- The New Pornographers - Matador
The Canadian-based band The New Pornographers, led by songwriters A.C. Newman and Dan Bejar, staked its reputation on delivering smart pop songs. From their 2000 debut, Mass Romantic, the talented core group, including vocalist/songwriter Neko Case, has remained intact. They've enlarged the troupe, adding guitarist Todd Fancey and Newman's niece, Kathryn Calder, on vocals and keyboards (initially for touring purposes). In the decade of their existence, the band, named after a 1960s Japanese dark comedy film, has patiently released a string of quirky pop records, varying in tone and elevating in quality. Their fifth release, Together, is aptly named, working a double-edged sword between sincerity and irony -- often brilliantly.
Newman emerged as the leader of the group, often bringing his bag of influences --’70s rock, power pop and Brian Wilson -- into ironic songs with sometimes nonsensical lyrics. However, Bejar consistently contributed eccentric, chopped-rhythm numbers that drew more from ’60s psychedelia and Robyn Hitchcock. One wouldn't necessarily need to recognize the lead singer's voice to be able to distinguish who wrote what song. It was pretty clear. Until Together.
It's surprising to hear Bejar's Belle & Sebastian-like jangle on "If You Can't See My Mirrors" or the power pop gem "Silver Jenny Dollar," which subtly represents the state-of-the-world theme running throughout this record. What's a shock is that Bejar's three songs are so accessible. It blurs the distinctions. "And it's true, you noticed that's all I could do," sings Bejar in a deadpan manner, "in a world that's beaten everything black and blue."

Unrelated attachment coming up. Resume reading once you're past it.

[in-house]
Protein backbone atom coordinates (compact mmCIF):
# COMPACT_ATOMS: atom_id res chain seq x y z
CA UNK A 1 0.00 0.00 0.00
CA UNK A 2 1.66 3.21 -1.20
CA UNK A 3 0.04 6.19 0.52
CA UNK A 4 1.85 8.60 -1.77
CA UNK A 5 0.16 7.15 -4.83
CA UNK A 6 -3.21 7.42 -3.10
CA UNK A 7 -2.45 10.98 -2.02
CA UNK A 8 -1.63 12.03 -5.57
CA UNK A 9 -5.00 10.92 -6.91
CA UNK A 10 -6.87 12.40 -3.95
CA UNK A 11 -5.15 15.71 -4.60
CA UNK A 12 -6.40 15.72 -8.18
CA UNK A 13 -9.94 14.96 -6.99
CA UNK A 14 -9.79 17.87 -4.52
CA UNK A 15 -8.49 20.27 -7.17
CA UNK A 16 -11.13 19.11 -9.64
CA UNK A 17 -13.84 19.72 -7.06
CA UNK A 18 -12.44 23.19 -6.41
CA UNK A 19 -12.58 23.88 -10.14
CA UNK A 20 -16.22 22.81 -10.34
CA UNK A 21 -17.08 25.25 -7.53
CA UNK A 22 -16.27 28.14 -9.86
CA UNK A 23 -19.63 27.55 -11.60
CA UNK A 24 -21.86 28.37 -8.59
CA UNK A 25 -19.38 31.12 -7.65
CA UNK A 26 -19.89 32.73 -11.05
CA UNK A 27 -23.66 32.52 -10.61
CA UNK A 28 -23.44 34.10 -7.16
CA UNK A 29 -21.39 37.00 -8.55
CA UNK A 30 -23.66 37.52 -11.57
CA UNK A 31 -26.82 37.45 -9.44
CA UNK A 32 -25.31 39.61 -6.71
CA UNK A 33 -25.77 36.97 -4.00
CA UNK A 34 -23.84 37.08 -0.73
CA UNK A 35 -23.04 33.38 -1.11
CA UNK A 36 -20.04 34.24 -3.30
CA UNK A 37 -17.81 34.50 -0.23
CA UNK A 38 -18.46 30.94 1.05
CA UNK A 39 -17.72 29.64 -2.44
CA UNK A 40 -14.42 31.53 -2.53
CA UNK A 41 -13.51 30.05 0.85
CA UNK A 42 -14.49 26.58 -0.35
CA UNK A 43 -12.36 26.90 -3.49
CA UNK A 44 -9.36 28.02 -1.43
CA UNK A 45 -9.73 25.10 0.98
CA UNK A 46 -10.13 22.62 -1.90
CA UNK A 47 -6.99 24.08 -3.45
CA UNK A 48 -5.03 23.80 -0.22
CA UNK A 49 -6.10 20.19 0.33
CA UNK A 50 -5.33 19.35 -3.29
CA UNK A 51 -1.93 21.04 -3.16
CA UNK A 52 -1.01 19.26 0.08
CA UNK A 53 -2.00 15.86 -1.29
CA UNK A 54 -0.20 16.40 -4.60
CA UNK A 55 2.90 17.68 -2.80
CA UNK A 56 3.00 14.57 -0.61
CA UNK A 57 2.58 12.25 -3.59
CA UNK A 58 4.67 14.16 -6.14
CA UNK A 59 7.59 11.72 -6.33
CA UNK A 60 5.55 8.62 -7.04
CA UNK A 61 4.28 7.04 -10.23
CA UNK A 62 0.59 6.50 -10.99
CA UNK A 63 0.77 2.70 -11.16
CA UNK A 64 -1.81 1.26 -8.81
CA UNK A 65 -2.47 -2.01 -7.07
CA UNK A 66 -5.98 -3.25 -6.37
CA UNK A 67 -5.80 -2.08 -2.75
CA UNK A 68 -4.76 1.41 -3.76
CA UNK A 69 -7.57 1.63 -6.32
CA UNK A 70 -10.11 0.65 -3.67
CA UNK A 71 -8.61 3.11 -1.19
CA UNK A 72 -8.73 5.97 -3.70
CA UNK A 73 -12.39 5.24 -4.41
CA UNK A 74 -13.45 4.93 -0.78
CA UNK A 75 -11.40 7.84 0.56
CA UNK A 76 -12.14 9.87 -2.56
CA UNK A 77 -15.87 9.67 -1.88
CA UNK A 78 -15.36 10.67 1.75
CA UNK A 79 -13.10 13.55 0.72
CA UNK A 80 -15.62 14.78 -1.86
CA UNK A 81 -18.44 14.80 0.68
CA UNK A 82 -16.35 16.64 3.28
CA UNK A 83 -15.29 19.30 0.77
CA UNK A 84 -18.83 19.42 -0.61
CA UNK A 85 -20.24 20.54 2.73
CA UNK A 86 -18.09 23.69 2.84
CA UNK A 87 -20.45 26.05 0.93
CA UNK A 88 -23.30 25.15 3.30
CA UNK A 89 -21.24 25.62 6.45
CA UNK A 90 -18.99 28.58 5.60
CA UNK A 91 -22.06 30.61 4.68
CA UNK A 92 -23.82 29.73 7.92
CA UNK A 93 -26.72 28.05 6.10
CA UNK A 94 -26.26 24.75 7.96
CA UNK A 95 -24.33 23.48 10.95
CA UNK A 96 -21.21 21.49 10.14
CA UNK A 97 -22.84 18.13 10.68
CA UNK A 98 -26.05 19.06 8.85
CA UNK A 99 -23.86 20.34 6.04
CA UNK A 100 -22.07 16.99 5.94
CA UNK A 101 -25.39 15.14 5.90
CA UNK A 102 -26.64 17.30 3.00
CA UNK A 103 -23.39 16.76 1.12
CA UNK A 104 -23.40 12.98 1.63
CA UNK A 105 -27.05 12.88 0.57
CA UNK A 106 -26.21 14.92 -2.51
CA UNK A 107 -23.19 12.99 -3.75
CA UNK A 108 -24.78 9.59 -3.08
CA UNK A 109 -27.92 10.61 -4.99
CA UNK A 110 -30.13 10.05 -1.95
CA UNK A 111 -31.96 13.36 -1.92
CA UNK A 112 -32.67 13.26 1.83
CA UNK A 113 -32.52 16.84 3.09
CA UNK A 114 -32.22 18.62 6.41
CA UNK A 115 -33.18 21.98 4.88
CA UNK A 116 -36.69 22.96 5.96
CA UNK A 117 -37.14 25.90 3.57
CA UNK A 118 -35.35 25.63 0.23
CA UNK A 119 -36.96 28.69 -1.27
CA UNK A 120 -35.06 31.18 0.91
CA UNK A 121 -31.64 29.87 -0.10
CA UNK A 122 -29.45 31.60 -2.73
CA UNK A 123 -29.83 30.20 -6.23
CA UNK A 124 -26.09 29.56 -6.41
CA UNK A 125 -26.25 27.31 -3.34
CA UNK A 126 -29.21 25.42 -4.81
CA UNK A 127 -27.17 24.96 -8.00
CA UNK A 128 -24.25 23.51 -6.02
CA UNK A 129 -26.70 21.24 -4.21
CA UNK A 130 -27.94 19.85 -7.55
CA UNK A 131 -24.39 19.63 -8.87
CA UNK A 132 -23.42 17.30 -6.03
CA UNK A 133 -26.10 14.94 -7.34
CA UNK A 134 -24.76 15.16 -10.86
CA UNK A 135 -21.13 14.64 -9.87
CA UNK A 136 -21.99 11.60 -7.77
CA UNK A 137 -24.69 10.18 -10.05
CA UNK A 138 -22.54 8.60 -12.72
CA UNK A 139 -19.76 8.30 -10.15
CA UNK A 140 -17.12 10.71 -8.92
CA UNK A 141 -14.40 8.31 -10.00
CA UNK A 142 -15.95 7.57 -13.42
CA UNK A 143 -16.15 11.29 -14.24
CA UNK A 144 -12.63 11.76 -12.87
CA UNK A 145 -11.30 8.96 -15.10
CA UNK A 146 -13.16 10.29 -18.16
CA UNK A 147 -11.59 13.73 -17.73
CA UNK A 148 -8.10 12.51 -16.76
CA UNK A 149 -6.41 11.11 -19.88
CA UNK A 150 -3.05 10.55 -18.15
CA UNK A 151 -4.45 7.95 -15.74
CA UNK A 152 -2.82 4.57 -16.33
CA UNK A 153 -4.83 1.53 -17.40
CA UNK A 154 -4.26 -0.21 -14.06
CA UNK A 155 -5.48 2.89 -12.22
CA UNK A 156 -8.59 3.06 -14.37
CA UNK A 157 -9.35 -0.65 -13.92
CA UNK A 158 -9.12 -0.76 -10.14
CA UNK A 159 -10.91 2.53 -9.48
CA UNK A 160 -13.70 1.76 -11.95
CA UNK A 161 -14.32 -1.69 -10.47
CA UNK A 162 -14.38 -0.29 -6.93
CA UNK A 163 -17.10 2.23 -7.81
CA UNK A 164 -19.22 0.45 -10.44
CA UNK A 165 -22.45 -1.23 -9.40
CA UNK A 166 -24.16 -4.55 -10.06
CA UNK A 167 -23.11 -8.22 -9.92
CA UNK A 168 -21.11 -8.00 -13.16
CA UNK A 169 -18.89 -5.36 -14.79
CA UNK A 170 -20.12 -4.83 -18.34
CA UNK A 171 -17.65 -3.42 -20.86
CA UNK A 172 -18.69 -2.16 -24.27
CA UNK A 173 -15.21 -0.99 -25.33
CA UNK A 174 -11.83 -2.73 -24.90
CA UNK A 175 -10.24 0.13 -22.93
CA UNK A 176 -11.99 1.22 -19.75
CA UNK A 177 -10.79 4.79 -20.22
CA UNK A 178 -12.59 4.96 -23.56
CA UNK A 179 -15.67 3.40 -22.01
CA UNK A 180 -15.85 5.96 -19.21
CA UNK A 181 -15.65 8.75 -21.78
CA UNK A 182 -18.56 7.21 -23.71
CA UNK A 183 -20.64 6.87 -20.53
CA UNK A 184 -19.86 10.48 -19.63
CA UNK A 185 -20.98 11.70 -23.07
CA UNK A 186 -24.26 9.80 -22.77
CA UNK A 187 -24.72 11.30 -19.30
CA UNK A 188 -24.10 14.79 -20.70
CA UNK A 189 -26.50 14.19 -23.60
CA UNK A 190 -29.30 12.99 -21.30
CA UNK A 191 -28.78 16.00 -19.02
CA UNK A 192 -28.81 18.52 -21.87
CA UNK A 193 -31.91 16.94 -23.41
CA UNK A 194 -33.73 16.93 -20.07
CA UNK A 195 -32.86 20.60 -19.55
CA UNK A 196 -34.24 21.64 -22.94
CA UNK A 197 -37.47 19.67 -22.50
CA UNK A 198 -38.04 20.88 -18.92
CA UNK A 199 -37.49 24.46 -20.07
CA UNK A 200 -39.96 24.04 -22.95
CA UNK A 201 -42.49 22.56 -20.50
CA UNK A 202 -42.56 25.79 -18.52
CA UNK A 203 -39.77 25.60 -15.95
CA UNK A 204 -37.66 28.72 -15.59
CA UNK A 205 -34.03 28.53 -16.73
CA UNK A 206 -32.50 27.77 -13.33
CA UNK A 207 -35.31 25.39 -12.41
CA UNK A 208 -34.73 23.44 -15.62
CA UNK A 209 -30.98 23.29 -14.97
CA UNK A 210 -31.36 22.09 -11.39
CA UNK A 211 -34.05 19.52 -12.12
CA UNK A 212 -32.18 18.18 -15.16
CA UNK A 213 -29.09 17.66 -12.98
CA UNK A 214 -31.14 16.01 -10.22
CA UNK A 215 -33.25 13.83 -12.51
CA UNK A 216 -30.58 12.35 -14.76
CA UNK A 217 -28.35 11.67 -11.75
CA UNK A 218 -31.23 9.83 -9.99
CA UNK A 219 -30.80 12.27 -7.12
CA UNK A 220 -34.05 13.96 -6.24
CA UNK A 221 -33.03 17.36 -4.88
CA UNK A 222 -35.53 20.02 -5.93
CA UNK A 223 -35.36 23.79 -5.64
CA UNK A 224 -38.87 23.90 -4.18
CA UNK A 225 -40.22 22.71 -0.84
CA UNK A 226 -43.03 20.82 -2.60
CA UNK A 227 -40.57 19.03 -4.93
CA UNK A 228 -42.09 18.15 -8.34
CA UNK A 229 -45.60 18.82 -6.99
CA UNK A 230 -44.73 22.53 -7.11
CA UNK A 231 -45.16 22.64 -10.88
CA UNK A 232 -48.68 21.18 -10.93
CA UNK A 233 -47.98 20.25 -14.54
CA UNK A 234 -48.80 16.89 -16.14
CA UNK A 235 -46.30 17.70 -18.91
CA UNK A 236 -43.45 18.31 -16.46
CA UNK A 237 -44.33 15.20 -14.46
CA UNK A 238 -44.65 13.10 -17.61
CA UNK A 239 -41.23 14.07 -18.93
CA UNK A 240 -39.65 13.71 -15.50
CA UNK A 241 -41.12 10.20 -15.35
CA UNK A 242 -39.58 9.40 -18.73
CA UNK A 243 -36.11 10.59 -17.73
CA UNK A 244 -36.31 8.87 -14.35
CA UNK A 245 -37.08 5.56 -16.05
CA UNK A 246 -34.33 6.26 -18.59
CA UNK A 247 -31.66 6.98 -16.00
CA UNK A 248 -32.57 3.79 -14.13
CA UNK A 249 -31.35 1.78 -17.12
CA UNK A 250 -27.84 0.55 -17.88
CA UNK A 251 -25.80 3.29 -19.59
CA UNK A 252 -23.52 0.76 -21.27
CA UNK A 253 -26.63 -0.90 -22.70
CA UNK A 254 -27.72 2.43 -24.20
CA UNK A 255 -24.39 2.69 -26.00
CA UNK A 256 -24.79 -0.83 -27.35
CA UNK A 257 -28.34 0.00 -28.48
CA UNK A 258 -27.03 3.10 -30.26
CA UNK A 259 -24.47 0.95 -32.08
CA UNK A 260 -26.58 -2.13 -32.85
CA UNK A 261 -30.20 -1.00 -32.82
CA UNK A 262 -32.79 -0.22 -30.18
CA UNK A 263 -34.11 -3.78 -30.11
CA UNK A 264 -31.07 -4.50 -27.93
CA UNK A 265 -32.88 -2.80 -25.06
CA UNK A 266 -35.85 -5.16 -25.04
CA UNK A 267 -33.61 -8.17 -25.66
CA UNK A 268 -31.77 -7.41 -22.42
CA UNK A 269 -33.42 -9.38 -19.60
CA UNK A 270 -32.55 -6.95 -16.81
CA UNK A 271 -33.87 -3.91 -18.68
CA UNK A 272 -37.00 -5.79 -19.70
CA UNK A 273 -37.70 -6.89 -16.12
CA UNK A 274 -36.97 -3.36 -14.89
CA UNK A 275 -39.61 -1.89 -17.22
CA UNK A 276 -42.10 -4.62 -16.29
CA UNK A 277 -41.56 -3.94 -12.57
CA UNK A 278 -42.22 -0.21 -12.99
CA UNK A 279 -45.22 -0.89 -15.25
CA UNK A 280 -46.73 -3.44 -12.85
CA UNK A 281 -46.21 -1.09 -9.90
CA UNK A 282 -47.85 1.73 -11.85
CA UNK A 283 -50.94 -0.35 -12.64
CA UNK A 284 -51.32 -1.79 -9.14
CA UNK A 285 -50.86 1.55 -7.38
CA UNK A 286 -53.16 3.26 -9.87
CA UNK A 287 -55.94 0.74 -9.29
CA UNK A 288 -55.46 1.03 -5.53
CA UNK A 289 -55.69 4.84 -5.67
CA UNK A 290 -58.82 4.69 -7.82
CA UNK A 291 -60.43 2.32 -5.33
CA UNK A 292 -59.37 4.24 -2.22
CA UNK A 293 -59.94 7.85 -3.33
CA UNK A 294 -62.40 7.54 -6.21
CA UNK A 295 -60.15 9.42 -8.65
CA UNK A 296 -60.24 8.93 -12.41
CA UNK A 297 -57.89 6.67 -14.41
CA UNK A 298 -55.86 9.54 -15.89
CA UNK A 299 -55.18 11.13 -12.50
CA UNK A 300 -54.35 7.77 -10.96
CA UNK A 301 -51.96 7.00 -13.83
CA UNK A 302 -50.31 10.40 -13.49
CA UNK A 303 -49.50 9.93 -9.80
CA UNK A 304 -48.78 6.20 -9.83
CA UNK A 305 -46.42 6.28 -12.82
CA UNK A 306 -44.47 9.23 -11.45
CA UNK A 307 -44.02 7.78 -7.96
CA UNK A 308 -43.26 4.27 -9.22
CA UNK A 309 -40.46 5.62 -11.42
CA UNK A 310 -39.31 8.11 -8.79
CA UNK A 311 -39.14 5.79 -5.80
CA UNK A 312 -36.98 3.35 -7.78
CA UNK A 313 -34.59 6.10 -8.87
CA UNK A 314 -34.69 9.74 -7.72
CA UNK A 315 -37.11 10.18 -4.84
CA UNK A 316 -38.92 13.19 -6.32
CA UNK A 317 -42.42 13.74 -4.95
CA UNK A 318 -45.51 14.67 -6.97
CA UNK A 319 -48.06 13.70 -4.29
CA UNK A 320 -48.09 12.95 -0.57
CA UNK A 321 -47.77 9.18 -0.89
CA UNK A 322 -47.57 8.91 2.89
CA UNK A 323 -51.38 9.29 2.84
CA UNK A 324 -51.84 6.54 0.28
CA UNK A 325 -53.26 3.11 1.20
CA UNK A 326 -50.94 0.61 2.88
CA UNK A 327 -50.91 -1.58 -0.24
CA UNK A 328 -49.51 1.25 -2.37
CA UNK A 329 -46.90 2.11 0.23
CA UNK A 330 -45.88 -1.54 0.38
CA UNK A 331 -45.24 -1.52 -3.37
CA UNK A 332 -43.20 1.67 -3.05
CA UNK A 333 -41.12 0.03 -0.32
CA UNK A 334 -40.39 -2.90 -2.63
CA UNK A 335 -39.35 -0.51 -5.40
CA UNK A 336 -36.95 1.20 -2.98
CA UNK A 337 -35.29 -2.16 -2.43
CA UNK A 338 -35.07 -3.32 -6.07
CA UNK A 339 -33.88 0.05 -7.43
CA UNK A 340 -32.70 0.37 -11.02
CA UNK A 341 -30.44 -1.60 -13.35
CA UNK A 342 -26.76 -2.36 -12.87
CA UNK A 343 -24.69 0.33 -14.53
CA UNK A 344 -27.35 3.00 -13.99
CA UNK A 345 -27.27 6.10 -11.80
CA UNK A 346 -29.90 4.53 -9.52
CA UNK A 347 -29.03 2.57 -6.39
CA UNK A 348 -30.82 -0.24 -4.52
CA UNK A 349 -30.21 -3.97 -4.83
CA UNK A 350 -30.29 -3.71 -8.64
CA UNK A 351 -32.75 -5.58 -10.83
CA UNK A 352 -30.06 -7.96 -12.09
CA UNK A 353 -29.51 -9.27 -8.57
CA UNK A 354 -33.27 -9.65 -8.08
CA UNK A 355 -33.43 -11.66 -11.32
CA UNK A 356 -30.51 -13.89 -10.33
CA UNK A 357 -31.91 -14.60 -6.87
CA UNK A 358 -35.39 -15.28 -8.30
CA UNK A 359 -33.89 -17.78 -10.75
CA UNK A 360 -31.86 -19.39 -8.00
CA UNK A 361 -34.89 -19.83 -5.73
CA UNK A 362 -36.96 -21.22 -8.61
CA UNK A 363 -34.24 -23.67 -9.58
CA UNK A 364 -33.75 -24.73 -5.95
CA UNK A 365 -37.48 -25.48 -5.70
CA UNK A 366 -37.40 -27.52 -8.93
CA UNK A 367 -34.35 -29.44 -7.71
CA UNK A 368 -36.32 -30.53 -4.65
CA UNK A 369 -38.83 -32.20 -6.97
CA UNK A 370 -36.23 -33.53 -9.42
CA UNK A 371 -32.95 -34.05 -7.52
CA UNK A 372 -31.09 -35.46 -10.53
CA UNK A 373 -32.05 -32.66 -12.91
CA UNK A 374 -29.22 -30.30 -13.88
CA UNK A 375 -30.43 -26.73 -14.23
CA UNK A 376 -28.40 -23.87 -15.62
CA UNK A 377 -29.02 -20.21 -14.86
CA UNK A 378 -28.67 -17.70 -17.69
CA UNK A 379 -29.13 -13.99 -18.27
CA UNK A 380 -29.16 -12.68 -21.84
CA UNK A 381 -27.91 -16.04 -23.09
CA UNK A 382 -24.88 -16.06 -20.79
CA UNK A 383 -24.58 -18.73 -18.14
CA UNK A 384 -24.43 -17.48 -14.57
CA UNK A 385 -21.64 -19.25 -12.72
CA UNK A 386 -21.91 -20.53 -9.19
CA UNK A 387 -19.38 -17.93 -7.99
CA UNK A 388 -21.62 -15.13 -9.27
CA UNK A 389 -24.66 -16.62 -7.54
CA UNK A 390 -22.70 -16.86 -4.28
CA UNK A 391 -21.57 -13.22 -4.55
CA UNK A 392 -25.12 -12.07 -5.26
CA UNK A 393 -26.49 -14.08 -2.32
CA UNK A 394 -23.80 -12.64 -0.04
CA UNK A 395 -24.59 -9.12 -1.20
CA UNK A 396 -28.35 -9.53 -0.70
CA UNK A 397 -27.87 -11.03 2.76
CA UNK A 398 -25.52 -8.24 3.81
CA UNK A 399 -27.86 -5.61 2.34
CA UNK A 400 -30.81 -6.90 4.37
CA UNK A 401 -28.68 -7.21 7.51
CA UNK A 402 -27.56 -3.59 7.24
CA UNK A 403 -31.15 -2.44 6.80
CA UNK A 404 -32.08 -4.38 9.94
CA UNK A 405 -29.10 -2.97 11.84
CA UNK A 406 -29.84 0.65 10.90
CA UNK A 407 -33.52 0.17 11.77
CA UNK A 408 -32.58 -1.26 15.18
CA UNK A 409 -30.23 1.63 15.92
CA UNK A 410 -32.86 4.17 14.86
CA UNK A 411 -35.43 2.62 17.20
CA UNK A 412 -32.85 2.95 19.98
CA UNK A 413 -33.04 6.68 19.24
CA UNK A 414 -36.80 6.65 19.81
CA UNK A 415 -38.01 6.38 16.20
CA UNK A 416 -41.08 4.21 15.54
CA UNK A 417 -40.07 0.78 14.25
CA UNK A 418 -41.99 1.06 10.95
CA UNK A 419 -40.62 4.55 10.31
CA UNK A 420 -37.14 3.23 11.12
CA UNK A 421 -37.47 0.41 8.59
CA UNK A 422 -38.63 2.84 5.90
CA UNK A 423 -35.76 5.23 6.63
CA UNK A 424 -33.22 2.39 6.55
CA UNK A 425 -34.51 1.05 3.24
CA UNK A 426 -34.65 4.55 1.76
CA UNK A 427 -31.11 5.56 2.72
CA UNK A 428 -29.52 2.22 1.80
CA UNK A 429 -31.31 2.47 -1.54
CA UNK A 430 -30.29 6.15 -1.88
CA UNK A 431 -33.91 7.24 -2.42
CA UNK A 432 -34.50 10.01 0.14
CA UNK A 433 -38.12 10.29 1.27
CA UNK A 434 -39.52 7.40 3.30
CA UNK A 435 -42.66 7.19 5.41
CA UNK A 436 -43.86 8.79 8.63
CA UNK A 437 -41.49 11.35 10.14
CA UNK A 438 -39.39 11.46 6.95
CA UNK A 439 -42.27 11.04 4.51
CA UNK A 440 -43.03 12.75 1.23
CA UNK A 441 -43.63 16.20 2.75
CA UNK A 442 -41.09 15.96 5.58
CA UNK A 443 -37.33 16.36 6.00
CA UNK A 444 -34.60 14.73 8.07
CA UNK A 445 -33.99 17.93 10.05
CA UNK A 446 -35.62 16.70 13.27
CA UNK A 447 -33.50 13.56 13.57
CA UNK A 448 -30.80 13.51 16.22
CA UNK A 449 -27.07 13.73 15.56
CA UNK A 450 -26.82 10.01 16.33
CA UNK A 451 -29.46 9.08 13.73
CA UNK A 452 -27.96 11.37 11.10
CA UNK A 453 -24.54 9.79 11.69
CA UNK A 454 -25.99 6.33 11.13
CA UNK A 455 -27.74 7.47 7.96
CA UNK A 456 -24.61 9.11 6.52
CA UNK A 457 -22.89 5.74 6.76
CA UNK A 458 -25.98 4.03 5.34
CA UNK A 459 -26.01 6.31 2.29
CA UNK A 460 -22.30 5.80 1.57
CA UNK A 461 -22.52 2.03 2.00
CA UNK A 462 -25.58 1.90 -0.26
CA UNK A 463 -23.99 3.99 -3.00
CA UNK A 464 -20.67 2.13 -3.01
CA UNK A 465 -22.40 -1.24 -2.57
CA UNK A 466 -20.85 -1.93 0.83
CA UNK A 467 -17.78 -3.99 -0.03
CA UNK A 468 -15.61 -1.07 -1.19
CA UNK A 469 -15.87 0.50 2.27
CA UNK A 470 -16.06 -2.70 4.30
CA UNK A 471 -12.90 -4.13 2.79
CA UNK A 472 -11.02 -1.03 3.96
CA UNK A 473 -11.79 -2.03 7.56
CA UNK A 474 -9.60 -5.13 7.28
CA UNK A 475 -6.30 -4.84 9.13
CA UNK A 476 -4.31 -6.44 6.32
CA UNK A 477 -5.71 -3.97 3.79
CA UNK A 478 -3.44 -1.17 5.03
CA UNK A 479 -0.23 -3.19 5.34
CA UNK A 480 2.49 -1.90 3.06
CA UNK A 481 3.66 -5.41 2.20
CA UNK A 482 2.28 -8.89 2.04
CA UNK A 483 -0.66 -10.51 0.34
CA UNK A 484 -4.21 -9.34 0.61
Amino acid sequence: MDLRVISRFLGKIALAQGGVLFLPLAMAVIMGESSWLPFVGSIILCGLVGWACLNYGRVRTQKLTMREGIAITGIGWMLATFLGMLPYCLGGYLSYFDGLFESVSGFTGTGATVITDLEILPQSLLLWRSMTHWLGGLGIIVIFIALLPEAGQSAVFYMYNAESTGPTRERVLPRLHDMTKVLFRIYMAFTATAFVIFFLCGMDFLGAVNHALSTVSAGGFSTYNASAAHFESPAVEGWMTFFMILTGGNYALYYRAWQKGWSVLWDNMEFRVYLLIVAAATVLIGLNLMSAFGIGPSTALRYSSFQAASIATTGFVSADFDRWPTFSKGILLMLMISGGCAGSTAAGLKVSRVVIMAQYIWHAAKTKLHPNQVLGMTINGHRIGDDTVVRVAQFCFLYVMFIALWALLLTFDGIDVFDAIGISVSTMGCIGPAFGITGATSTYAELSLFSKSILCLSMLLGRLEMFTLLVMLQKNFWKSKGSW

Newman counters with "Sweet Talk, Sweet Talk," which, in turn, employs the quirkiness of Bejar's songwriting. Newman moreover relies on his strengths, clearly illustrated in his first superb 2004 solo release, Slow Wonder. His Phil Spector confection "Crash Years," with its tambourines, strings, a "Be My Baby"-like backbeat and whistles, is beautifully frosted by the icing of Neko Case's vocals. "The ruins are wild," Case belts out. "Tonight will be an open mike." It juxtaposes the apocalyptic and absurd, while reflecting on recent history. Newman shapes Together by drawing from a well of ’60s LA pop, ’70s ELO-like string arrangements, and early ’80s Elvis Costello execution -- clever, literate and sharp.
True to the record's title, The New Pornographers have banded together to create a sublime record, suited in an intricate and colorful pop fabric. Not since Costello's 1979 masterpiece, Armed Forces (originally titled Emotional Fascism), has pop been elevated into an art form, reflecting a state of world weariness with clear imagery, ironic humor and metaphor. Closing the album, Newman flatly sings "We End Up Together" as statement of fact, a true swan song. Together, as all effective art does, reminds us that in the end, we indeed do. And we might as well be whistling when we do.